I’ve been asked by a few people recently whether there are any books that I recommend, there certainly are. I’ve tried to break the list down in to a step by step approach to Agile , to what depth you want to go in terms of your reading is then up to you.
N.B. The majority of the links that I provide below have been generated using my Amazon Affiliate account and therefore any purchase you make will result in some cash being returned to me, the cost isn’t passed on to you, I just thought that you should be aware of this.
Lean Software Development: An Agile Toolkit: Where it all started for me. A great book which provides real insight in to what I believe the guiding principles for any companies’ agile adoption should be.
Agile and Iterative Development, A Managers Guide: A very readable book that gives a good overview of all the different flavours of agile software development. It puts a case together as to why agile projects tend to succeed where waterfall ones might otherwise fail. One point of note, the author Craig Larman, I think it’s fair to say is a little biased towards agile though given his background.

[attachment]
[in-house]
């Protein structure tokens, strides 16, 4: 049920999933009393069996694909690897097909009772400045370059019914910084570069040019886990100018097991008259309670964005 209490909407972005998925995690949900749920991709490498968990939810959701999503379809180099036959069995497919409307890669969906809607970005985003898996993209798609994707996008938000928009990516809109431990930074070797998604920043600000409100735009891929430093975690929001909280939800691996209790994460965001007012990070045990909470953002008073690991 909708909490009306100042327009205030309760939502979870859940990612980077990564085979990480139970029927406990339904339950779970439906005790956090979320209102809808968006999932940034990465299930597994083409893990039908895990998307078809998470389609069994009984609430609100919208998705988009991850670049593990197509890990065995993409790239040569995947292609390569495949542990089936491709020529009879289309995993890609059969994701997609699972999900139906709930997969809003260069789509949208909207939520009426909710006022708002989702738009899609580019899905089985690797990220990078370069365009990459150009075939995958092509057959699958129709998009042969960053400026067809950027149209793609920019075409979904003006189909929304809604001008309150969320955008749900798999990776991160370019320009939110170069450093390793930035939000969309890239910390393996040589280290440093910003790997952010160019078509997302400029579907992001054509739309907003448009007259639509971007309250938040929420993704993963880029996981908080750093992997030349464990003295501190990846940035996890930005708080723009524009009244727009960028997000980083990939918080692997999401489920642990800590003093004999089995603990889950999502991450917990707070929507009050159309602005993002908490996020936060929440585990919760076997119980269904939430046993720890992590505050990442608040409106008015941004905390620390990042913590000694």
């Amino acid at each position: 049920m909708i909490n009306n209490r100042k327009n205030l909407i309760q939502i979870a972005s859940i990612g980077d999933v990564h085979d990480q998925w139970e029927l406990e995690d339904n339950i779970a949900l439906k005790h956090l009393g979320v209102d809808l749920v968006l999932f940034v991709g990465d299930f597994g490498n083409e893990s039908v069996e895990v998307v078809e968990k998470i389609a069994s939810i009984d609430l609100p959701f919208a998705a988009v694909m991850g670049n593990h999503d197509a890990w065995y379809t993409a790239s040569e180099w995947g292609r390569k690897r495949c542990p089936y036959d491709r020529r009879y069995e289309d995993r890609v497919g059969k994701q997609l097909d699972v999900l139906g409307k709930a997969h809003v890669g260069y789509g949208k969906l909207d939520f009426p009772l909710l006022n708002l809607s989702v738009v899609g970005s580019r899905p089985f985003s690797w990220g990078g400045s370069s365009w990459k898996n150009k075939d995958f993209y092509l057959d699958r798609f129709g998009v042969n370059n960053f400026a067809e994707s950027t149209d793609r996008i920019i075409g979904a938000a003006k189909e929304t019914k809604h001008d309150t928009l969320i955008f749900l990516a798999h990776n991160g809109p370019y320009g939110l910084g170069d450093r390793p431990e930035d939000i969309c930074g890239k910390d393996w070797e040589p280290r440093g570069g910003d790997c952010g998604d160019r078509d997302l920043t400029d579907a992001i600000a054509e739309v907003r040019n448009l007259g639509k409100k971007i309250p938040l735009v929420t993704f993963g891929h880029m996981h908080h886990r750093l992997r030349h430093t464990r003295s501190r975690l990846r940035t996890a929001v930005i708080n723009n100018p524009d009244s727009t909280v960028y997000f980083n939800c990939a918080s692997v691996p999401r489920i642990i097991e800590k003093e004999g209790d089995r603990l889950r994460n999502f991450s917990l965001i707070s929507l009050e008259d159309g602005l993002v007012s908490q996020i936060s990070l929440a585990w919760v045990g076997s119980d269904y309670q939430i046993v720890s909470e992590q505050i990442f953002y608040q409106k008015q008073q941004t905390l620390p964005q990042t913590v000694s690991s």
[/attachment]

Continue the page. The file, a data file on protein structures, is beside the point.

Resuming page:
Implementing Lean Software Development, From Concept to Cash: I’ve yet to read this but I have had 2 or 3 people recommend this to me now, it’s billed as the follow up to the Lean Software Development book above, I’m expecting a good read.
Getting Real, The Book: Written by those clever folks over at 37Signals, this book discusses how focussing on less features results in a better product. It’s perhaps a little developer centric. The Second Edition promises to be more business oriented. There’s a free online version – have a read.
Agile Project Management with SCRUM: Aimed at Project Management Staff (You wouldn’t have guessed by the title would you?), Schwaber’s book provides a clear outline of the roles and responsibilities within a Scrum team as well as an outline of the framework itself.
Agile Software Development with SCRUM: Another book that gives a good description of the Scrum framework. The one thing that I would say about this and the book above is that they leave a lot out for me, I don’t think you can use just Scrum to run a project, perhaps there’s a lot more to that conversation than I have time for here though.
Extreme Programming Explained: Embrace Change: Fantastic. Well written book that sets out the Principles, Practices and Values that are derived from those.